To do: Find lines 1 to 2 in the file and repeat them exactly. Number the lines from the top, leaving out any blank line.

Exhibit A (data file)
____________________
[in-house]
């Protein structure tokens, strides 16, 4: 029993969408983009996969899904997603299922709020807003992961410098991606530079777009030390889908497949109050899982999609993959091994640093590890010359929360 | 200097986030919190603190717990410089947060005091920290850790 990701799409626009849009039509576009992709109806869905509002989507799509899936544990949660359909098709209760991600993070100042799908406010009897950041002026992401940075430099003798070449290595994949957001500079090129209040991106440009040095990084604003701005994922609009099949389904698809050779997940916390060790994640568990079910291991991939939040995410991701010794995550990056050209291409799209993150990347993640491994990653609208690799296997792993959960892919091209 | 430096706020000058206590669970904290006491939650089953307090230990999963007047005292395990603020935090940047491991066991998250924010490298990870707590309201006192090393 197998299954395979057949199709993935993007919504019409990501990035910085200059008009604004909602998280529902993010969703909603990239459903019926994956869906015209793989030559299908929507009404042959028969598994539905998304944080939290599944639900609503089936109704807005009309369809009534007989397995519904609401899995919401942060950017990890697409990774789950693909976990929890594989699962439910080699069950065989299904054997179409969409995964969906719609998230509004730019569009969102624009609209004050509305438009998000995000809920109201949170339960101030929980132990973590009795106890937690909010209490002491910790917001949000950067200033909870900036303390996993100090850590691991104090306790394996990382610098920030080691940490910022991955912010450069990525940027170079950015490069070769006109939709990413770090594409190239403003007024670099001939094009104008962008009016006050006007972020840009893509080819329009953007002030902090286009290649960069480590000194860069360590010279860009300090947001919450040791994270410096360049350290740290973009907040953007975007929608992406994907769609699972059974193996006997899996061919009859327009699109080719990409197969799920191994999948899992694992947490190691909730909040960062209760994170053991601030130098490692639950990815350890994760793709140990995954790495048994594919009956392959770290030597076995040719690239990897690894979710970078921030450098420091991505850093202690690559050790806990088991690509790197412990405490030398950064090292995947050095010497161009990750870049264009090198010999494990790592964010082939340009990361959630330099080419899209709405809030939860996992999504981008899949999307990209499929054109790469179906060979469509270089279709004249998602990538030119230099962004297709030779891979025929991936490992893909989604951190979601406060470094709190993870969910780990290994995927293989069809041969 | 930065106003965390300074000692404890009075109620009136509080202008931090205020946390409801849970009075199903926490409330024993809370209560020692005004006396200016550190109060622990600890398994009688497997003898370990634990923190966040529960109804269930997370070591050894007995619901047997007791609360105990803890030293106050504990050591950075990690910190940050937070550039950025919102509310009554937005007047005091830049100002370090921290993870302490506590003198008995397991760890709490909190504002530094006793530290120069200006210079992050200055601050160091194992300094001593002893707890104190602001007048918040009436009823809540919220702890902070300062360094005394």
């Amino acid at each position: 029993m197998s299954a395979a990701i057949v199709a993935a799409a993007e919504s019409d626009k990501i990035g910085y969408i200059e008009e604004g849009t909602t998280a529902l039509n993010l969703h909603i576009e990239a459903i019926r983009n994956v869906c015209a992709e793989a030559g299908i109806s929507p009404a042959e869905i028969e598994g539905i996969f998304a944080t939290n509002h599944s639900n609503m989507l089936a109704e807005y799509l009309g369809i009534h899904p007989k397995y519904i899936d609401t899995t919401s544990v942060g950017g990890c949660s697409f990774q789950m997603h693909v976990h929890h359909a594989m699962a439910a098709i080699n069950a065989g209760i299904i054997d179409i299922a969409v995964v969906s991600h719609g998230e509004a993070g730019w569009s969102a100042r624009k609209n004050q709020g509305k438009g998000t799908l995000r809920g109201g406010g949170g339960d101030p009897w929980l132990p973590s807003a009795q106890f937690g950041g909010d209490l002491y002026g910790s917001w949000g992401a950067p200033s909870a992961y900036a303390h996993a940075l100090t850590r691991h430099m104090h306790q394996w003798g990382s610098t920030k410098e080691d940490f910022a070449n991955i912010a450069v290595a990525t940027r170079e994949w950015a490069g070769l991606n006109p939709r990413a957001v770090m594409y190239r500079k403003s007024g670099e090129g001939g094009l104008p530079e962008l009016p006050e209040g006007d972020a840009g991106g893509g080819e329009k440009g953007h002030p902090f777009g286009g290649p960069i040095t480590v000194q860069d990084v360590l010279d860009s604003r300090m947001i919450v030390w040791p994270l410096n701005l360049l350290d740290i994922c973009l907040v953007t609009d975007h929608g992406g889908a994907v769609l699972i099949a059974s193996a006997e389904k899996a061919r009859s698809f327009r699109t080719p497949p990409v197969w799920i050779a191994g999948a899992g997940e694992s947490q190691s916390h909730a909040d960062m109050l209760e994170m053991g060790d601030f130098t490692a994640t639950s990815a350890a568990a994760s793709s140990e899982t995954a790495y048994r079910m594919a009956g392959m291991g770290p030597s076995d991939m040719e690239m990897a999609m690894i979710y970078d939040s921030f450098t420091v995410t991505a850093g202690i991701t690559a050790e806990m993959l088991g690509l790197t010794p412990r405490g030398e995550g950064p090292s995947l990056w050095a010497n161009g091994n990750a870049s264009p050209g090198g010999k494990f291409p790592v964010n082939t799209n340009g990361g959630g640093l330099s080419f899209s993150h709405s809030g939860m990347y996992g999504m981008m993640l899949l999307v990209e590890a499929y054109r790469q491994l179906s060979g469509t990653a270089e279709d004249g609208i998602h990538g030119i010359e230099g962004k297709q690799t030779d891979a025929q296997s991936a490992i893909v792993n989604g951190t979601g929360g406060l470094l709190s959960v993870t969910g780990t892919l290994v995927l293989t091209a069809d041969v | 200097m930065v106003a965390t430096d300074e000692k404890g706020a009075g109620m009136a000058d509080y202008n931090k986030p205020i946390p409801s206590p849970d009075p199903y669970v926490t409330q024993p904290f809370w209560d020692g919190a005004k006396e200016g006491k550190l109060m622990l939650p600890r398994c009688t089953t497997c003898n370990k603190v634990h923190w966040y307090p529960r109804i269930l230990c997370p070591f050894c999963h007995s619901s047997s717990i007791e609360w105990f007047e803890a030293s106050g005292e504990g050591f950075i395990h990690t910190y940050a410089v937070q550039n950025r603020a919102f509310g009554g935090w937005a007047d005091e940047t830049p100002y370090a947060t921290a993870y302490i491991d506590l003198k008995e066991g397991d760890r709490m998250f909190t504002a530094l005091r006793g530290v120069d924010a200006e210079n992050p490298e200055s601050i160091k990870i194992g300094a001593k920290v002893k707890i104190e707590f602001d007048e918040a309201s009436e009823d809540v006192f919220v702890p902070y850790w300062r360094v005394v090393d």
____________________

[in-house]
């Protein structure tokens, strides 16, 4: 029993969408983009996969899904997603299922709020807003992961410098991606530079777009030390889908497949109050899982999609993959091994640093590890010359929360 | 200097986030919190603190717990410089947060005091920290850790 990701799409626009849009039509576009992709109806869905509002989507799509899936544990949660359909098709209760991600993070100042799908406010009897950041002026992401940075430099003798070449290595994949957001500079090129209040991106440009040095990084604003701005994922609009099949389904698809050779997940916390060790994640568990079910291991991939939040995410991701010794995550990056050209291409799209993150990347993640491994990653609208690799296997792993959960892919091209 | 430096706020000058206590669970904290006491939650089953307090230990999963007047005292395990603020935090940047491991066991998250924010490298990870707590309201006192090393 197998299954395979057949199709993935993007919504019409990501990035910085200059008009604004909602998280529902993010969703909603990239459903019926994956869906015209793989030559299908929507009404042959028969598994539905998304944080939290599944639900609503089936109704807005009309369809009534007989397995519904609401899995919401942060950017990890697409990774789950693909976990929890594989699962439910080699069950065989299904054997179409969409995964969906719609998230509004730019569009969102624009609209004050509305438009998000995000809920109201949170339960101030929980132990973590009795106890937690909010209490002491910790917001949000950067200033909870900036303390996993100090850590691991104090306790394996990382610098920030080691940490910022991955912010450069990525940027170079950015490069070769006109939709990413770090594409190239403003007024670099001939094009104008962008009016006050006007972020840009893509080819329009953007002030902090286009290649960069480590000194860069360590010279860009300090947001919450040791994270410096360049350290740290973009907040953007975007929608992406994907769609699972059974193996006997899996061919009859327009699109080719990409197969799920191994999948899992694992947490190691909730909040960062209760994170053991601030130098490692639950990815350890994760793709140990995954790495048994594919009956392959770290030597076995040719690239990897690894979710970078921030450098420091991505850093202690690559050790806990088991690509790197412990405490030398950064090292995947050095010497161009990750870049264009090198010999494990790592964010082939340009990361959630330099080419899209709405809030939860996992999504981008899949999307990209499929054109790469179906060979469509270089279709004249998602990538030119230099962004297709030779891979025929991936490992893909989604951190979601406060470094709190993870969910780990290994995927293989069809041969 | 930065106003965390300074000692404890009075109620009136509080202008931090205020946390409801849970009075199903926490409330024993809370209560020692005004006396200016550190109060622990600890398994009688497997003898370990634990923190966040529960109804269930997370070591050894007995619901047997007791609360105990803890030293106050504990050591950075990690910190940050937070550039950025919102509310009554937005007047005091830049100002370090921290993870302490506590003198008995397991760890709490909190504002530094006793530290120069200006210079992050200055601050160091194992300094001593002893707890104190602001007048918040009436009823809540919220702890902070300062360094005394």